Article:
August 31, 2018

Texas Gulf Coast Exports More Oil Than It Imports for First Time Ever

The Texas Gulf Coast made a breakthrough last week when it exported more oil than it imported for the first time. Texas became a net exporter of 15,000 crude oil barrels per day (bpd) – a mindboggling 1 million bpd positive reversal for the state’s trade balance from less than three years ago. Oil exports in the US have reached a record 2 million bpd, and are still accelerating on the back of the Lone Star state, which accounts for about 75% of the nation’s export resurgence. US oil imports at the same time have dropped by 14% to 7.8 bpd over the last six years, in an environment where oil usage has escalated. In other words, the shining turnaround exemplified by Texas going from import-dependent to becoming a net energy exporter is expected to extend to the entire nation in the next two years. The Permian Basin in Texas has led the way as a strategic export entrant for the US in the world’s oil drilling stage. It is undeniable that the Permian Basin activity has reduced our aggregate oil imports and our dependency on volatile OPEC members. At the same time, it has become a serious exporter of excess production to its targeted international segments, namely Canada, China, India, Italy, and the United Kingdom. This classic double-whammy effect has the US projected toward attaining net oil exporter status by 2022 (at the latest) - and probably 2020 by all indications. Notably, the Texas oil shale fields produce a lighter blend of oil that has high demand internationally as well as domestically. Heavy crude, on the other hand, continues to be an import energy item for the US. The need for a lighter blend of oil in international markets coupled with new extraction technologies has helped Texas ramp up its exports. Drillers have found new ways to unlock oil reserves contained in deep underground shale structures, previously deemed to be inaccessible. This new fracking technology has substantially reduced the costs of shale oil extraction making the US competitive in the international oil markets. Texas (if it was to be considered the equivalent of a single country) is now the world’s third biggest oil producer - ahead of Iraq and Iran, trailing only behind Saudi Arabia and Russia. To keep up with the rapid pace of drilling, infrastructure development has to increase. While there are multiple ports of entry along the Texas Gulf Coast, only the Louisiana Offshore Oil Port is a deep-water harbor capable of accommodating supertankers. An increase of deep-water harbors with wider shipping channels has to be expanded to include other essential cities like Houston, Texas City, Freeport and Corpus Christi if net exporter ambitions are to become a reality. The future is bright; indications are that financing like Corpus Christi Port’s recent bond raise of $218 million is earmarked and will be accessible in the coming months.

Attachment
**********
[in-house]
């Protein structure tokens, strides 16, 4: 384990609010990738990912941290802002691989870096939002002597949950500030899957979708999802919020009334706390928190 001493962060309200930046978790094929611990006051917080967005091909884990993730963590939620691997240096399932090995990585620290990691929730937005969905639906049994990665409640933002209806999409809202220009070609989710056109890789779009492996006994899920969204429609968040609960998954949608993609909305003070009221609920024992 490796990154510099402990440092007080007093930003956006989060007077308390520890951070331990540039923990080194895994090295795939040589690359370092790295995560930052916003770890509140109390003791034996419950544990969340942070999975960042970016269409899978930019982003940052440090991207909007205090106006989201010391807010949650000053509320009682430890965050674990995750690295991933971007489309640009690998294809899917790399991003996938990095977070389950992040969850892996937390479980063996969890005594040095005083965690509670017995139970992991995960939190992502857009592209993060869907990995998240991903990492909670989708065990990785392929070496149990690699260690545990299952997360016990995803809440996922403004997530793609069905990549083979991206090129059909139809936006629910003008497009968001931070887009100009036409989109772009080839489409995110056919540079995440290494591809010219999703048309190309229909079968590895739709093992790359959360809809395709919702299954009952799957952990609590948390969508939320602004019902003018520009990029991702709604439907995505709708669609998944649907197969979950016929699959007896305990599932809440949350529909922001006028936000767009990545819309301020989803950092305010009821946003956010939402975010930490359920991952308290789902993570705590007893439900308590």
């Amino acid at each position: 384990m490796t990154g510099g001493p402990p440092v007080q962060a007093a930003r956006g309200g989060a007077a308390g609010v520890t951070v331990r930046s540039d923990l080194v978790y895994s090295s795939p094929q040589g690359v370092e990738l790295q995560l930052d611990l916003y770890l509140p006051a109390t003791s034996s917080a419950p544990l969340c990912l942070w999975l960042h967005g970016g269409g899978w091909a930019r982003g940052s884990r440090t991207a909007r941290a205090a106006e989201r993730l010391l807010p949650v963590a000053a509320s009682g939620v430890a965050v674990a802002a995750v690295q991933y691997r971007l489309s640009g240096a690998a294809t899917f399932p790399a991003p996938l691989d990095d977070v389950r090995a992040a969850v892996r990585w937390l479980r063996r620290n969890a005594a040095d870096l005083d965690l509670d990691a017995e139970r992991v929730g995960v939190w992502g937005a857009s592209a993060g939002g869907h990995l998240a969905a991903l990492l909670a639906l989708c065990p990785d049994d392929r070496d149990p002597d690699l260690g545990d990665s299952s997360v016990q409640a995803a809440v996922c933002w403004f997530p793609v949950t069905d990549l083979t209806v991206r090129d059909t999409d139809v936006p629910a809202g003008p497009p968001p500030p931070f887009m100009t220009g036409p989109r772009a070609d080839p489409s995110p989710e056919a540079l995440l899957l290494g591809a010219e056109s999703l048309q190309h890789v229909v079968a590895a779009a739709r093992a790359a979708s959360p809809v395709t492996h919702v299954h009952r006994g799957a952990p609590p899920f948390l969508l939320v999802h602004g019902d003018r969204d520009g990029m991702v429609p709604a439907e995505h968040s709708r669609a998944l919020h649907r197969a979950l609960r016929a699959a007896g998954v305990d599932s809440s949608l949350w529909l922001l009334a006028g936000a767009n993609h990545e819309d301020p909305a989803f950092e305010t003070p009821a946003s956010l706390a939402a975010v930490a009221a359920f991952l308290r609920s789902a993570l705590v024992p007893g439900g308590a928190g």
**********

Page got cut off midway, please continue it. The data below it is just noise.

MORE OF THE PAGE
Chase Energy Services

Chase Energy Services is one of the largest privately held integrated oilfield services company in the US, providing end-to-end oilfield services through an experienced management team, innovative technologies and an unrelenting focus on safety. With more than 500 employees, the company serves customers across Southwest New Mexico and West Texas in frac and acidizing, well construction and completion, cementing solutions and well servicing. learn more